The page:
The trend of travelling to Cotonou, the largest city and economic centre of Benin, to purchase budget or foreign used cars is popular in Nigeria.  With the high price tag of new cars, and the quick depreciation rate of new vehicles, investing in a used car may seem like a judicious option, but buyers still need to be smart in their choices.

A majority of Nigerians believe the myth that all cars in Cotonou are in good condition and affordable and so, purchasing cars with hidden damages can sometimes become costly problems for the unsuspecting buyer.  A checklist of 4 things every prospective buyer should to consider before heading to Cotonou.

An unidentified potential car buyer test the keys of a Toyota SUV while Innocent Nwabioku who is a car dealer far left, looks at stickers on the car displayed for sale at the Berger used car market in Apapa area, Lagos Nigeria Friday 17 Dec. 2010. The Berger car market is one of the largest used car markets in Nigeria with used cars coming from the United States of America and Europe. Photo: George Osodi for Wall Street Journal

Possible Costs

Before you go purchasing a car, you must draw up a budget that covers the basic cost of the car as well as other variables. You will have to factor in transportation (going there); cost of hiring an agent as well as an expert to help you examine the car, possibly an interpreter also, as French is the main language at Cotonou and Nigerians are English speakers; payments to be made at customs.  After considering these costs, you find out that sometimes, paying all expenses, against the actual year of manufacture, makes the purchase much more expensive than shipping and clearing directly in Naija. As for the car itself, to ensure that you are being charged a fair price, make sure to compare prices for the same make, model and year with several sources.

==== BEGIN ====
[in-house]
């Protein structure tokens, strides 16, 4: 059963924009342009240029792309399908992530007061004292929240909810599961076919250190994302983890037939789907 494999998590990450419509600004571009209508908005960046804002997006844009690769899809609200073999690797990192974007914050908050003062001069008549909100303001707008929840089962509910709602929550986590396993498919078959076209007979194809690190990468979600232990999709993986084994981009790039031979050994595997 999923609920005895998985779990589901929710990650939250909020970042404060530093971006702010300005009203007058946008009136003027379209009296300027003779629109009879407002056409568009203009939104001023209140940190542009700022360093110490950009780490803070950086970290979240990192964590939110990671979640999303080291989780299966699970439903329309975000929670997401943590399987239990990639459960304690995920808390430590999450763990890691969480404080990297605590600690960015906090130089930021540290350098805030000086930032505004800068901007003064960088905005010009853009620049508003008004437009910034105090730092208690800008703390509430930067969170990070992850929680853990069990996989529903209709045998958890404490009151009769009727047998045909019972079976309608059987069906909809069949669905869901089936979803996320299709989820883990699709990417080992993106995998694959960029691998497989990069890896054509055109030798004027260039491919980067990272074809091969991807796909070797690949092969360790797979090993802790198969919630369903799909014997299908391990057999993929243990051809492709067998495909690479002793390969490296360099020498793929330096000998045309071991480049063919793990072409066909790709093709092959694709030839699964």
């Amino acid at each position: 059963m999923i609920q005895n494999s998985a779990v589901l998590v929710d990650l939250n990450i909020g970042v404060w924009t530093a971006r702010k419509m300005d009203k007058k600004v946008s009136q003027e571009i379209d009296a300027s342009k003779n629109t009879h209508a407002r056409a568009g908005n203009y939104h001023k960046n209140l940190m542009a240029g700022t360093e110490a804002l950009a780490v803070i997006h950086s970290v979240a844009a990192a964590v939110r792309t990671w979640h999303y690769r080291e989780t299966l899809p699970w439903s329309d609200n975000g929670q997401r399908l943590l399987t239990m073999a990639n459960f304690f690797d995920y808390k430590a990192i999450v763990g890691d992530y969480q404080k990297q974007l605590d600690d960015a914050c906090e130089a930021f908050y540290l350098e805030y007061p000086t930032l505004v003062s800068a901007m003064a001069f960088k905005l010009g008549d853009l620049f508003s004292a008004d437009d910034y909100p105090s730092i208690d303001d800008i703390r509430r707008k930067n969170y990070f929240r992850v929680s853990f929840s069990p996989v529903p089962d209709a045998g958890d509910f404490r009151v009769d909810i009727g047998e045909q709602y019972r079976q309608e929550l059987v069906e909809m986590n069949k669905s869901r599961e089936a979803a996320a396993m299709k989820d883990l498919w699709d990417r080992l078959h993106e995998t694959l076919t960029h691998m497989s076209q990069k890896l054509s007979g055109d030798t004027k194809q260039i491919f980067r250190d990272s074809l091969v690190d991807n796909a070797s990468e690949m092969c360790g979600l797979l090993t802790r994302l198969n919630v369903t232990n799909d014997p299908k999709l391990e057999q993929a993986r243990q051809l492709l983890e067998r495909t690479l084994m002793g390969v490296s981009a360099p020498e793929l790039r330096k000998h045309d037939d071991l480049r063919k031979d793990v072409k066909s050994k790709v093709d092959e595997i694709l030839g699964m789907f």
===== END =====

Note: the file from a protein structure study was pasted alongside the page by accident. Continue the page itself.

Custom duty

Custom duty payment, the money you pay before bringing a car across the border, is a huge factor when it comes to buying a car from Cotonou as it is authorized by the federal government. The levy can be quite steep and the processes involved can make the entire endeavor very tasking. Agents would usually suggest buyers escape custom duty by taking hidden routes across the border, but that also comes at a heavy cost and has a lot of disadvantages as you stand a chance of losing your car entirely when caught.

Parking-lot

Risks

There are so many risks that come with buying a car from Cotonou. From the possibility of making a bad purchase due to limited time for inspection, and ending up with the wrong document (custom papers, carte-de-cruise e.t.c)  to the chances of being duped and your car being stolen enroute, it is essential that you consider these possibilities thoroughly before you make your final decision. Research and look for practical ways to protect yourself from these risks, that way your purchase can be well worth the price.

Time

Time is always of essence. Before you head to Benin to buy a car, you need to calculate how long the entire process will take and consider if the time spent will be worthwhile or at least cost effective. Normally, it would take up to 3 working days to clear a car and move it to the border, so you cannot just pay and move it immediately.  In Cotonou, however, you can get it in less than 24 hours, but that implies that you most certainly will not get the time to assess the vehicle and test drive it before purchase.  You may save yourself the extra time, but you have to ask yourself…was it worth it?

Ndem Nkem
Travel/Tech Writer
Jovago Nigeria

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